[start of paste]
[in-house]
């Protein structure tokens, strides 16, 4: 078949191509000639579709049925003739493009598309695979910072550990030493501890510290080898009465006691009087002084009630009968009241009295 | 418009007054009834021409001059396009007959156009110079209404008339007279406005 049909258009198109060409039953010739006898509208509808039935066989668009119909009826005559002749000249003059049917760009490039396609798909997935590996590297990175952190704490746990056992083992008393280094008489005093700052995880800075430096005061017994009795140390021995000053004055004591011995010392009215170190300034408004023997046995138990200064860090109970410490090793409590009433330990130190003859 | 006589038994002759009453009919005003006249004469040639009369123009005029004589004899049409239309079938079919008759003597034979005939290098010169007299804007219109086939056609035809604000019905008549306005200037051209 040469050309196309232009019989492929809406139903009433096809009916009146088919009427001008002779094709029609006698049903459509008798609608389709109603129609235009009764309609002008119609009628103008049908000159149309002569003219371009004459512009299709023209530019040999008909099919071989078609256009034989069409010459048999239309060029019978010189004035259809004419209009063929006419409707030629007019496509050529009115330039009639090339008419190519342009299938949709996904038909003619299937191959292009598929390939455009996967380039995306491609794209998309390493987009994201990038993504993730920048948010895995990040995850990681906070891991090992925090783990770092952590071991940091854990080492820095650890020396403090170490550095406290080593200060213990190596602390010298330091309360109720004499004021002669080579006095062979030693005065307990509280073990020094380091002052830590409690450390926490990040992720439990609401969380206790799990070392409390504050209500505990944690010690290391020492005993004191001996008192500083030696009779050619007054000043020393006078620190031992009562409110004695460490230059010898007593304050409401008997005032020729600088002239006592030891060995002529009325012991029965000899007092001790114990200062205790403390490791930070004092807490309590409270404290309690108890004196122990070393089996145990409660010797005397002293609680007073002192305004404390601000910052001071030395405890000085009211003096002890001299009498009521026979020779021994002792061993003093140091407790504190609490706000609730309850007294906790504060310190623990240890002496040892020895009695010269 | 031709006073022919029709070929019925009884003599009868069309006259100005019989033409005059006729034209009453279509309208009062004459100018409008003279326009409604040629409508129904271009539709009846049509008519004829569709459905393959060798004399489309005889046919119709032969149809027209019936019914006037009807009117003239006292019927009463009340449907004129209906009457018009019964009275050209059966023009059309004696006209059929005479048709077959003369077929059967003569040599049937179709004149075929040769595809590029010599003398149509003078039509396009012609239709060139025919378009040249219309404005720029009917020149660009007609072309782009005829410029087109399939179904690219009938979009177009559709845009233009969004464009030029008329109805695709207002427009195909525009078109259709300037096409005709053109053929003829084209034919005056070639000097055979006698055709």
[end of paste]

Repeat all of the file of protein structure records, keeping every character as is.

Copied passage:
[in-house]
């Protein structure tokens, strides 16, 4: 078949191509000639579709049925003739493009598309695979910072550990030493501890510290080898009465006691009087002084009630009968009241009295 | 418009007054009834021409001059396009007959156009110079209404008339007279406005 049909258009198109060409039953010739006898509208509808039935066989668009119909009826005559002749000249003059049917760009490039396609798909997935590996590297990175952190704490746990056992083992008393280094008489005093700052995880800075430096005061017994009795140390021995000053004055004591011995010392009215170190300034408004023997046995138990200064860090109970410490090793409590009433330990130190003859 | 006589038994002759009453009919005003006249004469040639009369123009005029004589004899049409239309079938079919008759003597034979005939290098010169007299804007219109086939056609035809604000019905008549306005200037051209 040469050309196309232009019989492929809406139903009433096809009916009146088919009427001008002779094709029609006698049903459509008798609608389709109603129609235009009764309609002008119609009628103008049908000159149309002569003219371009004459512009299709023209530019040999008909099919071989078609256009034989069409010459048999239309060029019978010189004035259809004419209009063929006419409707030629007019496509050529009115330039009639090339008419190519342009299938949709996904038909003619299937191959292009598929390939455009996967380039995306491609794209998309390493987009994201990038993504993730920048948010895995990040995850990681906070891991090992925090783990770092952590071991940091854990080492820095650890020396403090170490550095406290080593200060213990190596602390010298330091309360109720004499004021002669080579006095062979030693005065307990509280073990020094380091002052830590409690450390926490990040992720439990609401969380206790799990070392409390504050209500505990944690010690290391020492005993004191001996008192500083030696009779050619007054000043020393006078620190031992009562409110004695460490230059010898007593304050409401008997005032020729600088002239006592030891060995002529009325012991029965000899007092001790114990200062205790403390490791930070004092807490309590409270404290309690108890004196122990070393089996145990409660010797005397002293609680007073002192305004404390601000910052001071030395405890000085009211003096002890001299009498009521026979020779021994002792061993003093140091407790504190609490706000609730309850007294906790504060310190623990240890002496040892020895009695010269 | 031709006073022919029709070929019925009884003599009868069309006259100005019989033409005059006729034209009453279509309208009062004459100018409008003279326009409604040629409508129904271009539709009846049509008519004829569709459905393959060798004399489309005889046919119709032969149809027209019936019914006037009807009117003239006292019927009463009340449907004129209906009457018009019964009275050209059966023009059309004696006209059929005479048709077959003369077929059967003569040599049937179709004149075929040769595809590029010599003398149509003078039509396009012609239709060139025919378009040249219309404005720029009917020149660009007609072309782009005829410029087109399939179904690219009938979009177009559709845009233009969004464009030029008329109805695709207002427009195909525009078109259709300037096409005709053109053929003829084209034919005056070639000097055979006698055709």